Brig. Gen. Anthony Mastalir speaks with reporters at Joint Base Pearl Harbor-Hickam, Hawaii on Monday, Nov. 21, 2022, the day before assuming command of U.S. Space Forces Indo-Pacific Command.

Brig. Gen. Anthony Mastalir speaks with reporters at Joint Base Pearl Harbor-Hickam, Hawaii on Monday, Nov. 21, 2022, the day before assuming command of U.S. Space Forces Indo-Pacific Command. (Wyatt Olson/Stars and Stripes)

JOINT BASE PEARL HARBOR-HICKAM, Hawaii – U.S. Space Forces Indo-Pacific Command will become the fifth component command in the region when it’s activated Tuesday during a ceremony in Hawaii.

It joins U.S. Pacific Fleet, U.S. Pacific Air Forces, U.S. Army Pacific Command and U.S. Marine Corps Forces Pacific — all headquartered on Oahu — as component commands under U.S. Pacific Command, the region’s combatant command.

Taking the helm will be Brig. Gen. Anthony Mastalir, who most recently was special assistant to the commander, Combined Force Space Component Command, U.S. Space Command, at Vandenberg Space Force Base, Calif. Before that he commanded the 30th Space Wing and Western Launch and Test Range at Vandenberg.

The activation of U.S. Space Forces Indo-Pacific Command is a message to the world that the region is “absolutely critical” to the United States, Mastalir said Monday during a media roundtable at Joint Base Pearl Harbor-Hickam.

“It's a signal to anybody who would want to undermine either freedom of navigation, freedom of maneuver within a free-and-open Indo-Pacific, or anyone that would want to undermine the international rules-based order that has been the foundation for prosperity for all free nations that choose to participate,” Mastalir said.

“So, you bet, we're here: guardians of INDOPACOM.”

The Space Force was established in December 2019, and its mission is to train and equip forces to protect U.S. interests in space and provide warfighting capabilities to the nation’s joint force. It is responsible for acquiring military space systems.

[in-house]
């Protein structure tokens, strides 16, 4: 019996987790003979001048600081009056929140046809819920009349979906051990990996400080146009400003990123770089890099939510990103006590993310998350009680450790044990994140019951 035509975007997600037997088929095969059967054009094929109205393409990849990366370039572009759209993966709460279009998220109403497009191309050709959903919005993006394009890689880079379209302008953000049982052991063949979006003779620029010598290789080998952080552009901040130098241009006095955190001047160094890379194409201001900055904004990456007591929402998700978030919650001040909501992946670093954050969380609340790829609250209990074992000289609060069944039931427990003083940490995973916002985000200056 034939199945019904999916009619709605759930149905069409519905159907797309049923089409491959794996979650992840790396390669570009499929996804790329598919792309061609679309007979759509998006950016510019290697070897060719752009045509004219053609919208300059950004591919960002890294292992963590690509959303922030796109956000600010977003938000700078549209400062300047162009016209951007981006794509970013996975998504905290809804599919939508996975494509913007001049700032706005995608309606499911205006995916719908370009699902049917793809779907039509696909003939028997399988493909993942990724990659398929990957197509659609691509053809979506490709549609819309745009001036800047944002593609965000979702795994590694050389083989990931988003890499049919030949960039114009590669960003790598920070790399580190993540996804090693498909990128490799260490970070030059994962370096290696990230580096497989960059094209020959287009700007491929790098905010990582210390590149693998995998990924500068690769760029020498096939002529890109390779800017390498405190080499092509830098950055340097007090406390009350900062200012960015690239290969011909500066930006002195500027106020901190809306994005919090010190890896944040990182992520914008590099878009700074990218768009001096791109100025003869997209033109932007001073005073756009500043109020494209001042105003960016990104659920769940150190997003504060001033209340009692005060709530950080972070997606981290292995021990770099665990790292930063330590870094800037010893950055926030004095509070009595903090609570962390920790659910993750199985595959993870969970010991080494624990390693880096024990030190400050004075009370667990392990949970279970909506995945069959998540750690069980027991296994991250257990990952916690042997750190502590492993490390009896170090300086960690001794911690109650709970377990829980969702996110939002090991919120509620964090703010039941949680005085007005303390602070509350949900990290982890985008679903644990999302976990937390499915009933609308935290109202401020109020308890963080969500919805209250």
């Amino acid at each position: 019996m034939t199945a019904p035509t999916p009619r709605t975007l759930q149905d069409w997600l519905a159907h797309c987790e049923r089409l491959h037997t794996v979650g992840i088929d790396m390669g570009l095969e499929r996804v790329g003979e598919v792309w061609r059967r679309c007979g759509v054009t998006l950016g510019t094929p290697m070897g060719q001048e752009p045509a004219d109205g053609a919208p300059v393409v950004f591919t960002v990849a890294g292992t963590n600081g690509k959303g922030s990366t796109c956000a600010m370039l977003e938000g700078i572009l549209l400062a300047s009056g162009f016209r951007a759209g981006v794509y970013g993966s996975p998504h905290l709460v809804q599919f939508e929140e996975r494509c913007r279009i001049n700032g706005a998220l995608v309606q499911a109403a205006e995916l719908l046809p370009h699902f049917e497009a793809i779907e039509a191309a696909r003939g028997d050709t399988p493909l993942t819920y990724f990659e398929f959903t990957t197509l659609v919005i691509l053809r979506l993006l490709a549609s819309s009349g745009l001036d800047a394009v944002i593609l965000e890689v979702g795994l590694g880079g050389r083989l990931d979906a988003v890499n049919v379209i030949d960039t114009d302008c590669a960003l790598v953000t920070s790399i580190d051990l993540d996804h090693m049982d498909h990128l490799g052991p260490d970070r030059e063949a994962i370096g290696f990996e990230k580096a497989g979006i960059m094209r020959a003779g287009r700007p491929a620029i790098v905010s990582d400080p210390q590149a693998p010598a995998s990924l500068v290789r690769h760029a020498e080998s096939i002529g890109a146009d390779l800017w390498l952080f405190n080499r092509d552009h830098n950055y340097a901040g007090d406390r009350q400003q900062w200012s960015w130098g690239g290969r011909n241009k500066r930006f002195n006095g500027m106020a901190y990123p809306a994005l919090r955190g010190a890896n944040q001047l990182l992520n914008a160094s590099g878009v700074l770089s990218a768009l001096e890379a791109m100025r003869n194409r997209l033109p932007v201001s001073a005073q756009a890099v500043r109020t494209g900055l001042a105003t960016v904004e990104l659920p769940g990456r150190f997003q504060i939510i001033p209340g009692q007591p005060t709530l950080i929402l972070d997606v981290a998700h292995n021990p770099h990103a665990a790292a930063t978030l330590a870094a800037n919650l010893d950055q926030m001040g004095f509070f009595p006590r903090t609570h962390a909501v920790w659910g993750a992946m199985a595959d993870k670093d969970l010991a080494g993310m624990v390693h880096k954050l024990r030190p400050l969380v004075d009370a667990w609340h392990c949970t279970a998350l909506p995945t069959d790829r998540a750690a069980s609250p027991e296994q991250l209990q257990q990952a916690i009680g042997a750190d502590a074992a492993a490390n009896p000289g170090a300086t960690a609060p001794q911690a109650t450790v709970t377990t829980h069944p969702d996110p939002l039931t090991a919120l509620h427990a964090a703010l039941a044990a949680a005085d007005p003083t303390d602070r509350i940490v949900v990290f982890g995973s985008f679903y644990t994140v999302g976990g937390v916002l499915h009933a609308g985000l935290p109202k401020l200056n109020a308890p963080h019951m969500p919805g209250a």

The new component command will undergo mission analysis and planning for the next half-year, Mastalir said. That analysis will help determine whether guardians should be assigned permanently or temporarily with Army, Marines, Navy and Air Force components, he said.

The number of guardians initially serving in Space Forces Indo-Pacific will be small, far fewer than the thousands of airmen, soldiers, sailors and Marines in the ranks of existing components.

“It’s not hundreds; it’s tens,” Mastalir said, declining to provide a specific number.

He has been on island for about a month gearing up for activation, in no small part grappling with how to best utilize a small group of guardians.

“My goal is that guardians should be performing tasks that only guardians can perform,” he said. “And the reason I say that is because I don't have enough guardians — the nation doesn't have enough guardians — to do everything. So, we have to be very particular about the tasks that we take on.

“If I was the largest component, I wouldn't be as worried about that,” he said. “I'd have a lot of manpower. But I'm not. I am by an order of magnitude, in some cases, two orders of magnitude, smaller than the other components.”

Indo-Pacific guardians will focus on integrating space into operations plans and contingency plans to ensure that other component commanders “absolutely without a doubt maximize the combat effects available from the space capabilities this nation has,” he said.

Those capabilities might be in the Indo-Pacific theater or in orbit, Mastalir said.

“We don't have to own or control those assets as a space component in order to ensure that the other components maximize their combat effectiveness,” he said.

For example, the Air Force operates Space Fence on Kwajalein in the South Pacific, which can simultaneously track 200,000 pieces of the space junk orbiting Earth.

Guardians could use the data Space Fence generates, among many other platforms, in meeting INDOPACOM’s objectives.

“So we don't need to operate the Space Fence to derive benefits from how it contributes to space-domain awareness,” he said.

“Really, I'm agnostic on what platform is providing that data. I just need to make sure that it's incorporated into the operations plans and contingency plans that we're going to execute.”

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Wyatt Olson is based in the Honolulu bureau, where he has reported on military and security issues in the Indo-Pacific since 2014. He was Stars and Stripes’ roving Pacific reporter from 2011-2013 while based in Tokyo. He was a freelance writer and journalism teacher in China from 2006-2009.

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